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Lest We Forget…

November 8, 2009

Last night I had a game-changing experience. By that, I mean both my ‘life’ ingame has changed & so has my whole perception of the game.

Some say that the game doesn’t actually start till endgame, but I now wonder whether the truth is actually the reverse. Perhaps instead, the ‘game’ ends at endgame & something much closer to real life begins. In our first steps in Azeroth we are introduced to the mechanics Blizzard has put in place for us, we learn the game’s concepts much the same as any other game. At this stage, the MMO part of the game is not fully apparent & it can easily be treated much the same as a single player RPG. Quests are┬áreceived, mobs are slain, XP & loot earned. Progression is much the same as in most videogames, work unlocks further abilities, new locations & these incentives drive us to continue playing.

Eventually, we begin to follow the game’s promptings to engage with other players. We join forces for a short time to further ourselves within the game. Motives are still largely selfish for the most part, centered on elevating oneself toward the eventual goal of level cap. But as we engage with other players, elements of real life begin to seep in. We engage in conversation with these other players, we begin to recognise our common humanity. Both friendships & rivalries can form as our social instincts influence our experience. But still looms the drive toward level cap, an easily recognisable & fundamental goal. The game still allows for players to forgo social interaction if they so choose, as just as in reality, putting your trust in another can be risky.

But then comes endgame, where the social side of the game suddenly explodes outwards. Progression becomes impossible without the aid of other players. Our social instincts again come into play as we further our relationships with other players, remembering those who are helpful & friendly. Bonds that may have been born earlier strengthen, as new bonds are also formed. Networks of players grow, as people are introduced to each other through the game’s forcing of group content. These bonds then solidify, are made official & brought into another game concept, that of guilds. The lines between emergent social gameplay & the rigid game system of character improvement blur, as we begin to feel the impact of ourselves on the game world itself. We see that we rely on others, & they too on us. Questions of individual versus collective begin to spring up. We learn of the people behind the monitors, their lives are as real as ours. Friendships are as real ingame as they are outside. It is something altogether new & different, a virtual environment, constructed by skilled artisans crafting a mechanical sensation, yet populated by entirely real & human players.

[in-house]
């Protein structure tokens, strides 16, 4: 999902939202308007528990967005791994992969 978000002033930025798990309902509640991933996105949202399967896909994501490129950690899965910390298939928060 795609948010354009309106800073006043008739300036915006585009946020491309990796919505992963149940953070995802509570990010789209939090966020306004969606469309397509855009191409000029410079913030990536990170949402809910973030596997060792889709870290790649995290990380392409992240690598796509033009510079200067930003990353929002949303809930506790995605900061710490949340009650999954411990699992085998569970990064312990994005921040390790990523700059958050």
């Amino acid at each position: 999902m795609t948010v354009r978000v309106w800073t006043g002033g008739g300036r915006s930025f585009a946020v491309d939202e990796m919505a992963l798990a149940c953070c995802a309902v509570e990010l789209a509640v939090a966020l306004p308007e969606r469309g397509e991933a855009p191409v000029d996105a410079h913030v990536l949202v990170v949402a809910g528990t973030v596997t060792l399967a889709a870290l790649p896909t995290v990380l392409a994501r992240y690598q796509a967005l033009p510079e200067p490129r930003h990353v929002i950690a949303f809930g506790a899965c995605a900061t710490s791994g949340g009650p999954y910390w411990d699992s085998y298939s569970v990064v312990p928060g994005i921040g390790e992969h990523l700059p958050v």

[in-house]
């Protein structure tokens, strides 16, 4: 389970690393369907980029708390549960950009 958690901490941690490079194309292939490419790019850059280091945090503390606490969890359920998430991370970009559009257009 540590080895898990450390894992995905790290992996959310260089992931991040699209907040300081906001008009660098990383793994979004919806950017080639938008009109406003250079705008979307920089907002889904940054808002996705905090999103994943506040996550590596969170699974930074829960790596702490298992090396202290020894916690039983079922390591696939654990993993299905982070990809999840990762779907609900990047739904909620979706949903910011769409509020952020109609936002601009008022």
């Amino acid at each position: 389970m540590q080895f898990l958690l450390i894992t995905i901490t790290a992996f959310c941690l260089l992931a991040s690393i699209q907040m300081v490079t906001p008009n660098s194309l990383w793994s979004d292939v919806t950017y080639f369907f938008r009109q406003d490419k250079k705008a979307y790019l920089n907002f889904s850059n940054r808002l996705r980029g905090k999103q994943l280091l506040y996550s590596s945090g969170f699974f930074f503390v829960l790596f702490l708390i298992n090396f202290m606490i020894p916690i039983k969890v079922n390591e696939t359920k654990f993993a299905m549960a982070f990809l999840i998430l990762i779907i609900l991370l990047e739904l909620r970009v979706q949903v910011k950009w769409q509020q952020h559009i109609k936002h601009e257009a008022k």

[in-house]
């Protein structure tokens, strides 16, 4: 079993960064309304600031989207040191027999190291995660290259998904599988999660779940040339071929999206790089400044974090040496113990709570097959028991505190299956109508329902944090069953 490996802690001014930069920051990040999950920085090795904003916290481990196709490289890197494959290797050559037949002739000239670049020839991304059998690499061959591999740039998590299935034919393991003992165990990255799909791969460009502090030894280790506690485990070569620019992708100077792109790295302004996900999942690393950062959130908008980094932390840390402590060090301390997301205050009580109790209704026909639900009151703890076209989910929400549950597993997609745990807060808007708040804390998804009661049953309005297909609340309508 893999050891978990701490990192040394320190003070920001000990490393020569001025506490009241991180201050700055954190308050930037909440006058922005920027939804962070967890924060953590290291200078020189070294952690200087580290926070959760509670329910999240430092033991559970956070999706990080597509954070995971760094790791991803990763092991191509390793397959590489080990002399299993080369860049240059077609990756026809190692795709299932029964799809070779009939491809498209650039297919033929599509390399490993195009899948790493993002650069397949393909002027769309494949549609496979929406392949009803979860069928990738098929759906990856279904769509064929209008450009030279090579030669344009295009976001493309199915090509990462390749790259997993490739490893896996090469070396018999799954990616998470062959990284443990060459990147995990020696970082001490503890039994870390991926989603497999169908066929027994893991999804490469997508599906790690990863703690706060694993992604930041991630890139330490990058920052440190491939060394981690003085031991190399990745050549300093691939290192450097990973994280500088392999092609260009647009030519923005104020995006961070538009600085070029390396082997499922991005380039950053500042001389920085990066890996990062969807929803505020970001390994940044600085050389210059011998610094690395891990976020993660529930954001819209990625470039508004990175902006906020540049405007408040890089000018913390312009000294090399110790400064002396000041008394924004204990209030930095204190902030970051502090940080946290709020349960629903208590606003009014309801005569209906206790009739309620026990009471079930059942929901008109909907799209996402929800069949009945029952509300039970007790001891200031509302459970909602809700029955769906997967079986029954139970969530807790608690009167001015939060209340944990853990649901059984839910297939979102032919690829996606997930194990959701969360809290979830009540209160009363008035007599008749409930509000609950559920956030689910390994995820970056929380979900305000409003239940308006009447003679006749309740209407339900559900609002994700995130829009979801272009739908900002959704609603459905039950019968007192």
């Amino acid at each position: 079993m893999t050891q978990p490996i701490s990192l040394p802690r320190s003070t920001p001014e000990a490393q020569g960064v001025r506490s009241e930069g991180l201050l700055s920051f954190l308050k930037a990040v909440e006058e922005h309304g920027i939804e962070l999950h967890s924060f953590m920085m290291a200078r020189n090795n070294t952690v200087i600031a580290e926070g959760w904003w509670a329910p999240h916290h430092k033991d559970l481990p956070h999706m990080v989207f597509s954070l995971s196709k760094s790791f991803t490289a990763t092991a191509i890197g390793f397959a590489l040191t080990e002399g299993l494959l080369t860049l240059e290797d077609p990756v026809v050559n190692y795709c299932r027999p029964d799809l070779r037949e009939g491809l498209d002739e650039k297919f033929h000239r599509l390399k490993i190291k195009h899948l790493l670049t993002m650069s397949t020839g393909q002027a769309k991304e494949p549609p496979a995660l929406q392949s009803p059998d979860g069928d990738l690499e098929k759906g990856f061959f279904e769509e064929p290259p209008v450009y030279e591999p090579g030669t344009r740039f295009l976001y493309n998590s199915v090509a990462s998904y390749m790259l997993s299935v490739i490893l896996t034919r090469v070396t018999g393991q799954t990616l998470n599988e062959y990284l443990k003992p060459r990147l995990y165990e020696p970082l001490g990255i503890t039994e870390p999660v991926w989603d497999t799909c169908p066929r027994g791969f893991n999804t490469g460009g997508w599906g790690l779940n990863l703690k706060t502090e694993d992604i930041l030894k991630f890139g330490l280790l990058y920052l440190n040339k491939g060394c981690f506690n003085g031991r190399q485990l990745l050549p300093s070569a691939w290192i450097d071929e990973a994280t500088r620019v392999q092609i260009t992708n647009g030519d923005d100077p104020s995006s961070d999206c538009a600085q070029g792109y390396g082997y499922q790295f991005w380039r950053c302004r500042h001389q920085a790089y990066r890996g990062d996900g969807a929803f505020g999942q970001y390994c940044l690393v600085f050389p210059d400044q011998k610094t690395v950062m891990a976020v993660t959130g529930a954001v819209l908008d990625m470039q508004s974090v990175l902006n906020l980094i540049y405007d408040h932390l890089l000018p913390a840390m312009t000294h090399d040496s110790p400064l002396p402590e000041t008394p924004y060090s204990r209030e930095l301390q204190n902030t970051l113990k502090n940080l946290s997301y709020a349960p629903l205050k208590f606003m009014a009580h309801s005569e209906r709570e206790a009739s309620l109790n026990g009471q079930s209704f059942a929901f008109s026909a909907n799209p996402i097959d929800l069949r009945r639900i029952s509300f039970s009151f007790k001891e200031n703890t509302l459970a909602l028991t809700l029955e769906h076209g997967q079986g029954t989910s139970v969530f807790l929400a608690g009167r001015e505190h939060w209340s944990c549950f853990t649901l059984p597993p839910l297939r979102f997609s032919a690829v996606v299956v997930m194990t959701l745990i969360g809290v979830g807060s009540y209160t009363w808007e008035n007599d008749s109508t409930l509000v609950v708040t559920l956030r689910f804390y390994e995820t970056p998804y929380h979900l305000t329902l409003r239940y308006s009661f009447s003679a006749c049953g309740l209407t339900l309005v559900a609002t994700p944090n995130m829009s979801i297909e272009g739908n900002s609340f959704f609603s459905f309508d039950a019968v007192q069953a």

Sometimes I believe we can be confused by this, & we may forget that the people we encounter have become emotionally involved in this experience. We can all too easily revert back to our earlier selfish thinking, we resent people we see as interfering with our view of ingame progress. I know I am guilty of this.

For the past few months, I have been a member of a guild called Utopia. It is with some irony that I reflect now on the appropriateness of that name. I joined after the collapse of an earlier guild & quickly became one of the ‘core’ group. We raided casually & progress was often slow & hard fought. But we enjoyed each others company & that was enough. Recently however, I began to see others in the game who have achieved ‘progress’ further than we could. I became jealous of these players, feeling that I could be there myself if our group could only improve it’s performance. I dwelt on the failures of players & became frustrated with some’s seeming inability to make an effort. I longed for the high DPS numbers, the top end loot & the prestige of high end raiding. This came to a head when I saw an opening for a hunter in one of the top raiding guilds on my server. I decided to seize the opportunity & applied for the spot. Later, I was notified that I had been accepted. I was overjoyed, finally now could I prove myself as a capable raider & earn what I deserved. I thought that I would remain close friends with my old guild & at the same time do the game content I longed for. Last night I decided to inform my guild leader of my leaving. I hoped that she would be able to be happy for me in what I saw as a great achievement & recognition of my skill. Sensing some possibility of hurt feelings I also decided to buy her one of the new Pet Store pets, to show my gratitude for the time spent together.